From rogue “hunters” who exceed bag limits to criminals who sneak out to kill deer at night in the off-season, all types of poachers do significant damage to wildlife, property, and our collective reputation as outdoorsmen.
There are some right steps to take to bring these low-lifes to justice — and just as many mistakes you can make that might exacerbate the situation. When you think a poacher is up to no good near you, here’s how to action:
Join forces with your neighbors. Don’t fall into the trap of feuding and competing with your hunting neighbors. Instead, look out for each other and work together to tackle trespassing and poaching problems. More sets of eyes on the lookout for criminal activity means a greater chance of preventing it altogether.
Make sure your land is clearly marked according to state regulations. Some states allow for painted boundary markers, or you can hang signs high so poachers and trespassers can’t easily tear them down. If it’s been a while since you updated your boundary lines, survey the property for damaged or missing markers and replace them immediately.
Employ (well-hidden) trail cameras to catch them in the act. Hang trail cameras and/or security cameras high in trees and angling down to capture criminals breaking the law. Make sure they’re well-camouflaged so poachers don’t steal them or even see them. Cellular trail cameras can come in handy here.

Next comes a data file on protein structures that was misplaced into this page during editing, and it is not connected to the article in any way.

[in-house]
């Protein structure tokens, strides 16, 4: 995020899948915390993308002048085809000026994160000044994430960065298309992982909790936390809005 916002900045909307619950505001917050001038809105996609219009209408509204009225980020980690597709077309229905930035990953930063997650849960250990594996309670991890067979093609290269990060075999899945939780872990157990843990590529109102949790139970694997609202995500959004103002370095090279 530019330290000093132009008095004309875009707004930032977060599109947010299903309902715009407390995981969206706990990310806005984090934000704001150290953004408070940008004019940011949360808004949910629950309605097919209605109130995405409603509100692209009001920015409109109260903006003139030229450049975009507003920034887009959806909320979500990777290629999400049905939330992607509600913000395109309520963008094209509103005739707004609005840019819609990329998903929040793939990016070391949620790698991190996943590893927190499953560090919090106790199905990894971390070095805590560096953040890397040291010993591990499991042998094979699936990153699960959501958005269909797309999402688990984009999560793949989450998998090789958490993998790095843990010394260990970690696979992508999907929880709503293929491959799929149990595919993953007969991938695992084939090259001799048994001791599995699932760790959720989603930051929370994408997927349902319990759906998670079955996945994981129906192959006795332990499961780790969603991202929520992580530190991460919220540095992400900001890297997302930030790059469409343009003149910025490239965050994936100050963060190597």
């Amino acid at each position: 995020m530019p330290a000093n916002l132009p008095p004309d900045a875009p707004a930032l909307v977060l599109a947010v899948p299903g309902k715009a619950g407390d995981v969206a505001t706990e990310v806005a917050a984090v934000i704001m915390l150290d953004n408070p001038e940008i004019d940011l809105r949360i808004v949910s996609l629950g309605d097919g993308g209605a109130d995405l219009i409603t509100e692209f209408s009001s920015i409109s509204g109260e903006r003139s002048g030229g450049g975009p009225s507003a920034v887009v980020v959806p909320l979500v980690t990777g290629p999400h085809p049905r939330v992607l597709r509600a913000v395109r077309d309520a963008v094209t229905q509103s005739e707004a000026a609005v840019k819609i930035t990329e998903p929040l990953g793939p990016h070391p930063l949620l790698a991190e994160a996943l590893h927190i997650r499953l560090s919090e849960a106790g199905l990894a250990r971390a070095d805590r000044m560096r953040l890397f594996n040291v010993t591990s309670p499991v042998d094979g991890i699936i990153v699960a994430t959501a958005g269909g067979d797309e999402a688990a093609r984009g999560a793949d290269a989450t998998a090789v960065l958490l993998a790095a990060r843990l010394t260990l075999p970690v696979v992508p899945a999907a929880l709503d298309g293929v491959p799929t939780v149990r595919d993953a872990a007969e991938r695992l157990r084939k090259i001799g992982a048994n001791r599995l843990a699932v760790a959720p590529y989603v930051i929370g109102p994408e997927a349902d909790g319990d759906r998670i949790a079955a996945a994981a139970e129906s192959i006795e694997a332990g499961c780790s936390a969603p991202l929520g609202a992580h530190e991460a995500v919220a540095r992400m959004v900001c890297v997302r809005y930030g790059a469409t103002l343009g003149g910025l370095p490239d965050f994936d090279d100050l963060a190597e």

Document any suspected poaching activity and evidence. Whether it’s on your personal property or public ground, take note of everything you observe that’s not quite right — meat left to waste, the sound of gunfire at night, individuals walking into the woods with weapons out of season, etc. Jot down a vehicle description and license plate number or better yet snap a photo if the poachers parked nearby. Every little detail can help.
Always contact your state wildlife agency. Don’t let your ego get in the way. While it might be tempting to take matters into your own hands, the experts recommend you don’t confront the offenders yourself. The situation could escalate quickly and be potentially dangerous for you and your property. Instead, reach out to your state wildlife agency and/or local law enforcement and share your documentation with them. Some states even have dedicated tip lines for these types of violations. It’s also smart to establish a good relationship with wardens and other officials before problems arise so it’s easier to get a timely response when the poachers come around.